John William Campbell saw more than two dozen of his neighbors on death row leave their cells at Florida State Prison for the last time.
“I watched 29 people get executed in six years. ... I watched the hearses leaving, and there was a body in there,” he said, “... these are guys I ate with, laughed with, went to rec with, shared books, artworks and coins with…It was hard, but I was selfish ... because I wanted to die, I wanted to be executed.”
Campbell’s time never came to receive the ultimate punishment for plunging a hammer-hatchet into the head of his father Aug. 10, 2010, inside their Inverness home.
Instead, he has to serve a lifelong prison term within the Florida Department of Corrections.
Campbell, 47, must also spend 95 years behind bars for a string of local robberies he committed leading up to his father’s death, and for leading police in a pursuit the next day that ended with him crashing into a patrol car, injuring a Citrus County deputy.
Since his amended sentence was ordered in June, Campbell’s been residing at Baker Correctional Institution (CI), east of Lake City, but he's expected to move to another facility down the road.
Wherever he spends the rest of his life, Campbell will try to atone in between his jobs as the prison painter and muralist.
“I don’t want to be the victim anymore; I wish I could make amends,” he said. “Everyday, I wake up and try my best with God’s help to show kindness, compassion and love ‘cause it was shown to me when I didn’t deserve it."
Judges entitled Campbell to a new sentence in 2017 because not all of the 12 jurors (8-4) from his January 2013 trial believed the crime was enough to warrant an execution.
Regardless of the jury’s recommendation, Citrus County Circuit Court Judge Richard “Ric” Howard in March 2013 ordered for Campbell, who was 39, to die by the state’s hands.
“I believe I deserved death at that time,” Campbell said. “I was just mentally broken ... I was OK with it.”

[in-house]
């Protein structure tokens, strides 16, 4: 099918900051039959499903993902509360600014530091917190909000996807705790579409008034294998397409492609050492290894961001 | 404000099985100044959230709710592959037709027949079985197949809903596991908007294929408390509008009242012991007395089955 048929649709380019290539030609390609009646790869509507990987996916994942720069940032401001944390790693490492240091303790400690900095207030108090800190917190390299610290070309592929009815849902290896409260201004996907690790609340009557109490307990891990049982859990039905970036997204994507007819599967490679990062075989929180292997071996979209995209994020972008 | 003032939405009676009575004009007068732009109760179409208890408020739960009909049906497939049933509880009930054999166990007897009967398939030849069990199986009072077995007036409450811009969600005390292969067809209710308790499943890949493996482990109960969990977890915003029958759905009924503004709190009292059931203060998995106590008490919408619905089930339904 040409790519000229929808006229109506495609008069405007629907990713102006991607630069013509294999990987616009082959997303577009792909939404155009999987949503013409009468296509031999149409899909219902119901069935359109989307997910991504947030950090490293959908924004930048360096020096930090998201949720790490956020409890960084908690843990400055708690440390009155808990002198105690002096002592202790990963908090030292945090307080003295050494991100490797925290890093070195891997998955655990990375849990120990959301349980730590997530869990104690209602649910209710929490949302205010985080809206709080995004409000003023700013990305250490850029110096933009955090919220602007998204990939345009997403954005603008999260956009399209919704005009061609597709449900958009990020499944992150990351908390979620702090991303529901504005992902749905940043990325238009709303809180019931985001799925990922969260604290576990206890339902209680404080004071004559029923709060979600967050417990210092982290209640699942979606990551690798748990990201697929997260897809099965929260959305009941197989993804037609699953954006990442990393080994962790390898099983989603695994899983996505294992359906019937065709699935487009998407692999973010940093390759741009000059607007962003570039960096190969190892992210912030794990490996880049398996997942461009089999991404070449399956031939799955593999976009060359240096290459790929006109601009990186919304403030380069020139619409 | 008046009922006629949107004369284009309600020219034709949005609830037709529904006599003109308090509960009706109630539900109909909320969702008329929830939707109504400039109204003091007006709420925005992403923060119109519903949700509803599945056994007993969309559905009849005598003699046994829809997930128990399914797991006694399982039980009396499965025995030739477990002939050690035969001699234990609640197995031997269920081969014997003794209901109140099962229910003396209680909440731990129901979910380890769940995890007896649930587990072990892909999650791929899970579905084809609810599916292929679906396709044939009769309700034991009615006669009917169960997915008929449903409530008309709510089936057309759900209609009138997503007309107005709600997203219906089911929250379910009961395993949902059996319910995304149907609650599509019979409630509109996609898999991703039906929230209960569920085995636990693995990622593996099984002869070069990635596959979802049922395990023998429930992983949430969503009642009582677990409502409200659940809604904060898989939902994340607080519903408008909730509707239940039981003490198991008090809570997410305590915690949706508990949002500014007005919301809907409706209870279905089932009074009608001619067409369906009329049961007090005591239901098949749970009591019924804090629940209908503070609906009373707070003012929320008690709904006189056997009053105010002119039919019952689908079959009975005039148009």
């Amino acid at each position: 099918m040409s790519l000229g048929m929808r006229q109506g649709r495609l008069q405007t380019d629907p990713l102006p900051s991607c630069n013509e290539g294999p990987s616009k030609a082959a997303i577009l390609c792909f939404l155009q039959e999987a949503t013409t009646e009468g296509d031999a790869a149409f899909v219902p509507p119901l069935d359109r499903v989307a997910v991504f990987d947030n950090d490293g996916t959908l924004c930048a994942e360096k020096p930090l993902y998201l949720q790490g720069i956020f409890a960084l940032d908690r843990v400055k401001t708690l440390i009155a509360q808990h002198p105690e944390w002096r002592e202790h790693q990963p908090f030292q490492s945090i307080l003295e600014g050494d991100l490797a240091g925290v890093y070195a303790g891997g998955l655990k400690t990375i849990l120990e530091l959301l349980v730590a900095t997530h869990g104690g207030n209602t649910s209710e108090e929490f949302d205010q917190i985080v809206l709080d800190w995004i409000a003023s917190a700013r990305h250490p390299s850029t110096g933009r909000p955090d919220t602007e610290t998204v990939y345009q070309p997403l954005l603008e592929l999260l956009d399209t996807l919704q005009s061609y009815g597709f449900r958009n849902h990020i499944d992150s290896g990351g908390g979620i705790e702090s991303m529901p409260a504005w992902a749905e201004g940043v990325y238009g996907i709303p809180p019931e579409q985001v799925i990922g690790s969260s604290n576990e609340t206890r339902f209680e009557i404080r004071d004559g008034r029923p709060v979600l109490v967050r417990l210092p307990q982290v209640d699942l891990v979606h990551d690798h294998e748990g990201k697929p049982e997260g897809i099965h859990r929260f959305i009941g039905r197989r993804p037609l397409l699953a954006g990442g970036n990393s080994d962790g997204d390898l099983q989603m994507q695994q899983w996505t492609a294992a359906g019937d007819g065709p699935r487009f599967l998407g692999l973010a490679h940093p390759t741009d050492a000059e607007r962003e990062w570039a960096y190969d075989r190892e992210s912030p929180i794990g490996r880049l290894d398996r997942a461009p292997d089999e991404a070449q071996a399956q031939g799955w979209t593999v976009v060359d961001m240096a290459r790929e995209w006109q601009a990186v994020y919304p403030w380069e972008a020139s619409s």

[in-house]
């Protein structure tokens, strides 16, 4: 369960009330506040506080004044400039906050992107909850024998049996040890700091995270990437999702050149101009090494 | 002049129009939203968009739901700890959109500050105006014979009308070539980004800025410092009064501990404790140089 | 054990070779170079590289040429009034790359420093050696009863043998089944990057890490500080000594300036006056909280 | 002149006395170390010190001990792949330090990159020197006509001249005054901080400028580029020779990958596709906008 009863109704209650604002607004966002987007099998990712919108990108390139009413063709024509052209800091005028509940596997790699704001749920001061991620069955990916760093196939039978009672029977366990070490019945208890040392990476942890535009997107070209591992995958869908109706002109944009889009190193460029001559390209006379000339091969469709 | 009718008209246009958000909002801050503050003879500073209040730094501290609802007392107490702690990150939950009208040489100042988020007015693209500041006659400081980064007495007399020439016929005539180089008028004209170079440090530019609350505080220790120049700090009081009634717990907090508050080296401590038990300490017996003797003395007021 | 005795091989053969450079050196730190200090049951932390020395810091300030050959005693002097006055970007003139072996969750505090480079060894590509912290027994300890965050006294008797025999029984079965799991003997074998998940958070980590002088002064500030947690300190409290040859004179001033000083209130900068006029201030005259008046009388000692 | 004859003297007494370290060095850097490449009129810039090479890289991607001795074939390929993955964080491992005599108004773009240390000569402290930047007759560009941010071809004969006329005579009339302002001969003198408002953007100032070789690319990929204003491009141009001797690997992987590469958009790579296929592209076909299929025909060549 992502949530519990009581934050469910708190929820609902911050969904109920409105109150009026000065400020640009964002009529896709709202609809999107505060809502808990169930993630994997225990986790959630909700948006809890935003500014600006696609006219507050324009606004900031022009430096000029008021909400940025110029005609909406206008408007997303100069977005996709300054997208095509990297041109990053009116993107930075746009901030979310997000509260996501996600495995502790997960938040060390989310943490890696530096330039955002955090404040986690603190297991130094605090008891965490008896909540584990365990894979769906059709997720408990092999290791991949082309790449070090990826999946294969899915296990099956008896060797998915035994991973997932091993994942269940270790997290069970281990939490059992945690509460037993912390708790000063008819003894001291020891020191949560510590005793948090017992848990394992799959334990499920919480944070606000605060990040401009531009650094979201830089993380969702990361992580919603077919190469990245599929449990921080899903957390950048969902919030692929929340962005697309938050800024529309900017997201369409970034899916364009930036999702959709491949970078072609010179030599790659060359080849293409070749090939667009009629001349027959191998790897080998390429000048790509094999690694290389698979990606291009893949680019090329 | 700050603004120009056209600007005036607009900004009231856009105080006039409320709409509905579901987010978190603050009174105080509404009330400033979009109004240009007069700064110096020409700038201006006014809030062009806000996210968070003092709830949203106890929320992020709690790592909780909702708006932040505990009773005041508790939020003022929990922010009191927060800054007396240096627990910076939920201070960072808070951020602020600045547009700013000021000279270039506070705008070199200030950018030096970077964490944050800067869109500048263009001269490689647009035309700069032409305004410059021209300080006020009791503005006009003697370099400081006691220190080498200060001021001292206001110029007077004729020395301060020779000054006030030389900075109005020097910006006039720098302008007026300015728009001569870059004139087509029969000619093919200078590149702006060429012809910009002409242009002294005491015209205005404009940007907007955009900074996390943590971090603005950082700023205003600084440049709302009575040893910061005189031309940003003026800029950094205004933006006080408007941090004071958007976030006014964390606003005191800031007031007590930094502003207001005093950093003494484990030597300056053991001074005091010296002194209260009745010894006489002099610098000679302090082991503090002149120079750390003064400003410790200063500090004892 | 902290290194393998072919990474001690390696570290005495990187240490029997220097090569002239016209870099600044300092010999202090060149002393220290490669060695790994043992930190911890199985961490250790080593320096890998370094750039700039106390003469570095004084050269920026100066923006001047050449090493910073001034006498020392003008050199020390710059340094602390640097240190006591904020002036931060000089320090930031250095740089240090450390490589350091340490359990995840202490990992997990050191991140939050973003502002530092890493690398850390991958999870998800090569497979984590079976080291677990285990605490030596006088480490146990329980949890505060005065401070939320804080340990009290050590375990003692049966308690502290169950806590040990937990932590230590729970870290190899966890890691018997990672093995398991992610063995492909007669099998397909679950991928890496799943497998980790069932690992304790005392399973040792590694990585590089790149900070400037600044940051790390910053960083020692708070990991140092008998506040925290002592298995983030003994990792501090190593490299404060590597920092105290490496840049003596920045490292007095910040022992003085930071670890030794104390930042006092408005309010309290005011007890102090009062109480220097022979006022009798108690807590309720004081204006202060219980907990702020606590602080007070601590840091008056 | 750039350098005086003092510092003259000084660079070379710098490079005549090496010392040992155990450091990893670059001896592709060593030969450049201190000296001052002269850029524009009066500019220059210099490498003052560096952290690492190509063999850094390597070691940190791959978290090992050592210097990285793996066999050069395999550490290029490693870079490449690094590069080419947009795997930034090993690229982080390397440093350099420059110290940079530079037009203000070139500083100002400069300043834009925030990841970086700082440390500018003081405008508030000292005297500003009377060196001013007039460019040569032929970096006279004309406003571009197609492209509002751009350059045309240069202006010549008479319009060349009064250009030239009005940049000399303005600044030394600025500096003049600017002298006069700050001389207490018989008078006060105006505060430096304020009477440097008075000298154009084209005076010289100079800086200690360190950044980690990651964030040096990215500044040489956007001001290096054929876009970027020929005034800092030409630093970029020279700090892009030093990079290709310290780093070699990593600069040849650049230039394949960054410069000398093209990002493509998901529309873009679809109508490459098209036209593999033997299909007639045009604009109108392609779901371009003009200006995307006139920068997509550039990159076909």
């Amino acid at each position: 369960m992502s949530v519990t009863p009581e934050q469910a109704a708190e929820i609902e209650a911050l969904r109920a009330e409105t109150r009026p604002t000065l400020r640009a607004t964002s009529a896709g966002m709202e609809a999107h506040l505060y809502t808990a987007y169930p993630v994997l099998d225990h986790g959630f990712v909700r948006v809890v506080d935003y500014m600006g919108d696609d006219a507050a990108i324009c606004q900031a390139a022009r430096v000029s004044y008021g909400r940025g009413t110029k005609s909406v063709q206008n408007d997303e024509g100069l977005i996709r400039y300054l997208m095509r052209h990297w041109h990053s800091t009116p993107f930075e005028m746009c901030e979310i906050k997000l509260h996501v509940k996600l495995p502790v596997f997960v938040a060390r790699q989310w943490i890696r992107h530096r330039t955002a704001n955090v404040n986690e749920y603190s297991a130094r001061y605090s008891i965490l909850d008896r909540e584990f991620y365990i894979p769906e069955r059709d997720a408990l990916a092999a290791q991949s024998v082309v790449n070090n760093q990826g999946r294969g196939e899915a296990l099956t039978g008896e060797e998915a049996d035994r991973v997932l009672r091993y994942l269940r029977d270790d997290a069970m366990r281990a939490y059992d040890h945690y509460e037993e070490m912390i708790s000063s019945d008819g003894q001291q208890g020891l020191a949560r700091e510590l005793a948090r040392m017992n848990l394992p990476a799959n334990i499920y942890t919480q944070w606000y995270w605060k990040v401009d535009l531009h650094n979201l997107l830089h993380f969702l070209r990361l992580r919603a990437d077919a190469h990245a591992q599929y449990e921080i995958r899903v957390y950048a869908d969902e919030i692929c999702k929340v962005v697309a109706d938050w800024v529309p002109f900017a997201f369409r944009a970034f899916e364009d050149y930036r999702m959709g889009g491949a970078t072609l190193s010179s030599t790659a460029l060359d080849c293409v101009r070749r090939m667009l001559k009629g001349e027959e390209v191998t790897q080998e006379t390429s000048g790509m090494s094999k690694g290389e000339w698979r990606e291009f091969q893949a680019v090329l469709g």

Afterward, Campbell spent six years living at Florida State Prison, inside a 6-by-9-by-9-1/2-foot cell on death row, where inmates there are each accounted for each hour.
“Everything was controlled ... very limited on movement,” Campbell said before referring to his current residence. “Out here, we still have security but I have a freedom, and it’s a very weird freedom ... I have a cellmate now, I’m around hundreds of people instead of 30 or 40.”
Campbell said he found comfort awaiting his former fate, until he was transferred to Union CI for the next two years.
“Do I miss it? Of course. Do I miss my friends? Yes,” he said. “Do I miss the shadow of my friends being killed? No, I don’t miss that.”
It was rough for Campbell to pursue what would be his justified appeal to have a revised sentence for the premeditated murder of 68-year-old John Henry “Jack” Campbell.
Howard was tasked to preside over Campbell’s resentencing hearing.
Campbell’s team of assistant public defenders — Jessica Roberts, John Spivey and Edward Spaight — had to prove their client actions deserved lifelong incarceration, not death.
In order to prove the murder stemmed from Campbell’s fetal alcohol disorder and hostile upbringing, defense attorneys had expert witnesses testify about their findings of in-depth investigations into Campbell’s troubled life and mentality.
Campbell, a Mississippi native, lived in Texas since he was 8-years-old, until he moved to Inverness in December 2009 to live with his father.
Campbell had conflicts deciding how much testimony would go forth, and with who’d hear it.
“Imagine everything you’ve ever done be published in a courtroom,” he said.